This December we are going to Utah to visit Melissa's family, as well as several branches of the Franklin family tree. This has meant lots of coordination and as it stands now, it looks like we will fly to Utah and stay with the Fitzgeralds for a week or so, then drive to Vegas to see my Mom and Dad and my brother Josh and various members of my Dad's family, then come back to Utah to attend Savior of the World with the Fitzgeralds (including newly Married Amy and Caleb), and then meet my other two brothers (Jason and Tom), plus my sister Misha and her husband Chad and my parents for Christmas in Salt Lake City at Jason's house. And we'll likely round out the trip with a final few days with the Fitzgeralds before coming home at the end of December.
Last Christmas we spent with the missionaries and a single friend of ours in our little campus apartment and we ate Avalanche Pizza. And as much as we love our missionaries, and as much as we love our friends, and as much as we love our neighbor down the street who is responsible for all that award-winning pizza down at Avalanche, we are all looking forward to Christmas with family.
Christmas has always meant crowded malls full of busy shoppers caught between the peace and pressure of the season and a list of seven brother and sisters, plus mom and dad, plus a variety of husbandswivesgirlfriendsboyfriendsinlawsniecesnephewsneighborsfriends who all need gifts, deserve gifts, may not get gifts if I don't get out and get some shopping done, and the three tattered boxes marked "Christmas" pulled from storage and opened to reveal strings of white lights from my oldest sister's wedding, and the old-standard ornaments--the snoopy set, the plaster santas and plush picture frames and clothes-pin-reindeer and broken bulbs and three dozen macaroni angels painted white holding neon pink hymnals, and miles and miles of fake ivy and that old Mr. and Mrs. Claus--heavy cast ceramic wrapped in the same yellowed napkins we repack them in every year, and the nativity scene that looks like some half-hearted family reunion with only Baby Jesus, and Mary and a headless Joseph accompanied by a sheep, a camel, a ram, and just one remaining wise man, ever faithful, returning year after year to our living room to worship the Christ child, and I wonder if he's carrying the gold, the frankincense, or the mir--and all by himself up there he feels like some kind of metaphor. . . and that nativity always sits on the hallway table, overlooking the freshly vacuumed carpet around a newly decorated tree and the soft glow of lights peaking out the window . . . and in the kitchen on the counter--squares of fudge or thumb-print cookies or candy-canes decorated like Rudolph brought on paper plates to the door by friends and neighbors and home teachers (thanks Brother Potter), and a growing basket of Christmas cards from friends and faces from around the corner and across the country, and the whole family breathing the cool air of the front porch while carolers smile and sing with rosy cheeks, and a bag or box or truck-load of canned goods, a few gifts, maybe a tree for a sad stranger, and ginger bread houses leaning leaning leaning from the weight of so many gum drops--and the cross-stitch of the three wise men my mother always hangs in the hallway--the three that always come together-inseparable and ever-present during the season, and the birthday party my in-laws throw for baby Jesus on Christmas Eve (complete with the Birthday song and cake) and long nights of chatting over pumpkin pie and rounds of Boggle, and one long night on Christmas Eve of wrapping and setting out and filling stockings, and (for all parents I'm sure) a night of wondering if they got "enough" for everybody, wondering if this year will be "fair," worried about the paper hearts of their children, so expectant, so hopeful, so innocently greedy for the bounty of Christmas morning--and then its early, or as we've gotten older, not so early, and breakfast is hot and long and carries very much the feeling of the pre-game show on Superbowl Sunday, and then we sit and talk and unwrap and "ooooh" and "ahhh" and "thank you," and "how wonderful" and "uh...." and "I can't wait to try it on," and "I'm definitely borrowing that," and "can you believe all this wrapping paper," and "I think there's one more, way back there behind the tree," and then the post-Christmas calm when for perhaps the only time in the entire year, no one really feels like they NEED to be anywhere but where they're at, when the toys on the floor don't seem to be a mess and the chess boards and decks of cards and old movies come out and outside it's quiet like someone turned off the city, except for the boys across the street trying out their new remote controlled car, except for the sounds of car doors shutting and bodies shuffling up the walk to grandmas house or Mom and Dad's or somewhere else they don't get to often enough, and though it all may seem sentimental, and at times (most-times) overly commercial, I don't think any amount of marketing could ever completely do away with the glorious potential for Happy that comes with the month of December.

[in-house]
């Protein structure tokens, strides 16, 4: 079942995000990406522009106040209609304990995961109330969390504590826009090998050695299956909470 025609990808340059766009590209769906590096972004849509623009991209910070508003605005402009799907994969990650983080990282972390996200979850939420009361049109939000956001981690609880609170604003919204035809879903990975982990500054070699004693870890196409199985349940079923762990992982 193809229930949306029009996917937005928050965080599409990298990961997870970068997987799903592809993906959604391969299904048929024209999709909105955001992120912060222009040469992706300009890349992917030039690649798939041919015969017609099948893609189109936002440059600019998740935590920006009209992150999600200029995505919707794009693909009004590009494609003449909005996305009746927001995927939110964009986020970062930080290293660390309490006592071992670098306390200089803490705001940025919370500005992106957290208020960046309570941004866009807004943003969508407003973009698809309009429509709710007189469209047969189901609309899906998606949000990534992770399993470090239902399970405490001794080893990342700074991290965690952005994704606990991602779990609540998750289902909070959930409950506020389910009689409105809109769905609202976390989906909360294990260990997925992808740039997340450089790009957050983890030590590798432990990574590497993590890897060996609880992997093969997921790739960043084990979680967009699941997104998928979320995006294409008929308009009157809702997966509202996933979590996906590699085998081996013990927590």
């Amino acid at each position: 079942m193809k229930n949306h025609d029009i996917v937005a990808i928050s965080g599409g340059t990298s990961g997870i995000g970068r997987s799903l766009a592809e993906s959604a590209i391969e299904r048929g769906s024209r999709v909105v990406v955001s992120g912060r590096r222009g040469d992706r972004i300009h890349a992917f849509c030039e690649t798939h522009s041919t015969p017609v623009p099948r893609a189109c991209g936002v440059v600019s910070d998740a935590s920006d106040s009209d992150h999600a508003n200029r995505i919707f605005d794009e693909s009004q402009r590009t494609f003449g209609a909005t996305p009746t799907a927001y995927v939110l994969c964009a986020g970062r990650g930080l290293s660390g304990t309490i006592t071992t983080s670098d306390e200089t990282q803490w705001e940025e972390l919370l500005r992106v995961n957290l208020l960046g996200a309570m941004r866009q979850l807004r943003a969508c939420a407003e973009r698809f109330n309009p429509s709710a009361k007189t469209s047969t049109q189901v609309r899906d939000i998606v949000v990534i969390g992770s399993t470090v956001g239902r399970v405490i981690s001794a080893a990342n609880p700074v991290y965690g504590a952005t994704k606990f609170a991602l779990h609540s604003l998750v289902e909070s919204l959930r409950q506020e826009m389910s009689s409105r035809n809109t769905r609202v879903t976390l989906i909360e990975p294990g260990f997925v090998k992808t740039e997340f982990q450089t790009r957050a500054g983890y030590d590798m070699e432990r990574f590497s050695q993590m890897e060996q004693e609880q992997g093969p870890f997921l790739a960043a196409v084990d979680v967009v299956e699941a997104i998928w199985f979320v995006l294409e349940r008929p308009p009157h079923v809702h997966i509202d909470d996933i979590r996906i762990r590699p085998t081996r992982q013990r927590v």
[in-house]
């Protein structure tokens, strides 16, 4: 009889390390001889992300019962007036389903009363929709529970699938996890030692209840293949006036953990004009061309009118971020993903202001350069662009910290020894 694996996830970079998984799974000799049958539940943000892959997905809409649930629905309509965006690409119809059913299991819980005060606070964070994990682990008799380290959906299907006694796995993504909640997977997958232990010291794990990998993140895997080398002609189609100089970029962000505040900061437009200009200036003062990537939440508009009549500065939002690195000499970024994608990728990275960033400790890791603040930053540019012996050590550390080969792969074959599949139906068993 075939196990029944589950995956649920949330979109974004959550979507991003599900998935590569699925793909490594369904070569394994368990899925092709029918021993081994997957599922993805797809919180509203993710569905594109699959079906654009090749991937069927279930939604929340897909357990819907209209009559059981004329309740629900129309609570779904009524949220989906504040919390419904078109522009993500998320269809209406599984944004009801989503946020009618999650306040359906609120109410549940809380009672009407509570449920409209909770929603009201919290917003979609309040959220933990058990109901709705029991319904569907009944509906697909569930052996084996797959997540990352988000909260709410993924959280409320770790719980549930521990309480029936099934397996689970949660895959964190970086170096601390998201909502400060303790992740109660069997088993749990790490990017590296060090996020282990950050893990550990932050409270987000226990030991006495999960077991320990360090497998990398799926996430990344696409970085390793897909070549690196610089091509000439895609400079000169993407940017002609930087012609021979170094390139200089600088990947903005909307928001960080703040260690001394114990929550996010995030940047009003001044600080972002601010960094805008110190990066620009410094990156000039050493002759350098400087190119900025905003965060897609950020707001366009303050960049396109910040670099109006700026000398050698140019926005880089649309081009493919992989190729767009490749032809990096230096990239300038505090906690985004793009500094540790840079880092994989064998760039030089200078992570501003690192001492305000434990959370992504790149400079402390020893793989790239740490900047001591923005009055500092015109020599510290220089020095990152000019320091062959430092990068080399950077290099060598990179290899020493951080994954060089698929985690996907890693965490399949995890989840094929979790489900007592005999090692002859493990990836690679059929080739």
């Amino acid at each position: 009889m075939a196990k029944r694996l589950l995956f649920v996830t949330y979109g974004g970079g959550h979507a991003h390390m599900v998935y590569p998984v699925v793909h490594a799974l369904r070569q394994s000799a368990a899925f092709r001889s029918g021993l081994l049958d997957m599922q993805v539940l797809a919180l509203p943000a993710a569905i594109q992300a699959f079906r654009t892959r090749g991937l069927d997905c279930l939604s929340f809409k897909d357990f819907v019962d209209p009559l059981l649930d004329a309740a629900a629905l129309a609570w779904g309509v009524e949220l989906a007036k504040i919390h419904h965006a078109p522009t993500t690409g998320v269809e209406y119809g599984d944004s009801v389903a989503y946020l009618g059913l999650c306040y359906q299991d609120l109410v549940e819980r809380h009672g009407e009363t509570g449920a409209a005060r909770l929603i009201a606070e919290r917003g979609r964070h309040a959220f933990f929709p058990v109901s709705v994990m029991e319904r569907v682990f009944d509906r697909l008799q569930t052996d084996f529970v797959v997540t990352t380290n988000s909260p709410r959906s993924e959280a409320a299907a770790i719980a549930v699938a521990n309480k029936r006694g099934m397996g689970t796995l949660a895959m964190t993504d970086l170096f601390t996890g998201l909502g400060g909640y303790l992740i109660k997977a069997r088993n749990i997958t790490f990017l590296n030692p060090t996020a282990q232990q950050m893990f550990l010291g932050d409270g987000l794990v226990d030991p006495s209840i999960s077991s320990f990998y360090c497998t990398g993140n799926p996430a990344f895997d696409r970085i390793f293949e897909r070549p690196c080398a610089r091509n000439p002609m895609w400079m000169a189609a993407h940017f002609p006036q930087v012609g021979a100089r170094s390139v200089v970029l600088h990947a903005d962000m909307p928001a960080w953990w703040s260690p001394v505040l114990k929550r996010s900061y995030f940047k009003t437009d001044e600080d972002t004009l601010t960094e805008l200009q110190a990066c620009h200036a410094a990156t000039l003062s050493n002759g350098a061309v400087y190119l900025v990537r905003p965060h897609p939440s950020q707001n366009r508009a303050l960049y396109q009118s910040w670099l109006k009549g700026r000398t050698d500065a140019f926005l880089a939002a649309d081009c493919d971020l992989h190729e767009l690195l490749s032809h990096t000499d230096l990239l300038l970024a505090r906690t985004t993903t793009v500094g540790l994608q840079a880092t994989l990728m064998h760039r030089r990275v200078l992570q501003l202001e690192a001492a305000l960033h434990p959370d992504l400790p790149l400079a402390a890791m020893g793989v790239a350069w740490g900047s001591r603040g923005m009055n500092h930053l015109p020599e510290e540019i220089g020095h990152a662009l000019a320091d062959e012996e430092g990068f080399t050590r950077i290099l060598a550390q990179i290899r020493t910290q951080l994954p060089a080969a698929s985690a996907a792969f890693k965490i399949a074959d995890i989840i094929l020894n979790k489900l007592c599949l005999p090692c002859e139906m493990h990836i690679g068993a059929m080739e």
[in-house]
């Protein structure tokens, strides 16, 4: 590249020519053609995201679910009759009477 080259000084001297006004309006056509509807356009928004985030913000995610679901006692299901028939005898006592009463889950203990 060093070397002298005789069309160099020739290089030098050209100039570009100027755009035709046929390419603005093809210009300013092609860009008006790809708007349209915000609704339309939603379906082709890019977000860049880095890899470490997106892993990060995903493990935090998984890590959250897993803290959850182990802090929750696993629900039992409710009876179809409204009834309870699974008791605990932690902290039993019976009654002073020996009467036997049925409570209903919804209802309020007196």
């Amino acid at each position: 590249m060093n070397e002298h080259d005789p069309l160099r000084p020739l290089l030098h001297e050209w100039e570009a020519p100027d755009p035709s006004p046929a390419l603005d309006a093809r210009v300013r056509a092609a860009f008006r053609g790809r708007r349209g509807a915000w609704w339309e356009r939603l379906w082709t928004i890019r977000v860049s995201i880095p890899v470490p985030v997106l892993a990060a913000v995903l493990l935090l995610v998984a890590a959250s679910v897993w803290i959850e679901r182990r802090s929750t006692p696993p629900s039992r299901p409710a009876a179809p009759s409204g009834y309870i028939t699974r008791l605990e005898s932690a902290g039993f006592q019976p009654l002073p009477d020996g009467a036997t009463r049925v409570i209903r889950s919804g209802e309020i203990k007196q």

And we are definitely looking forward to it.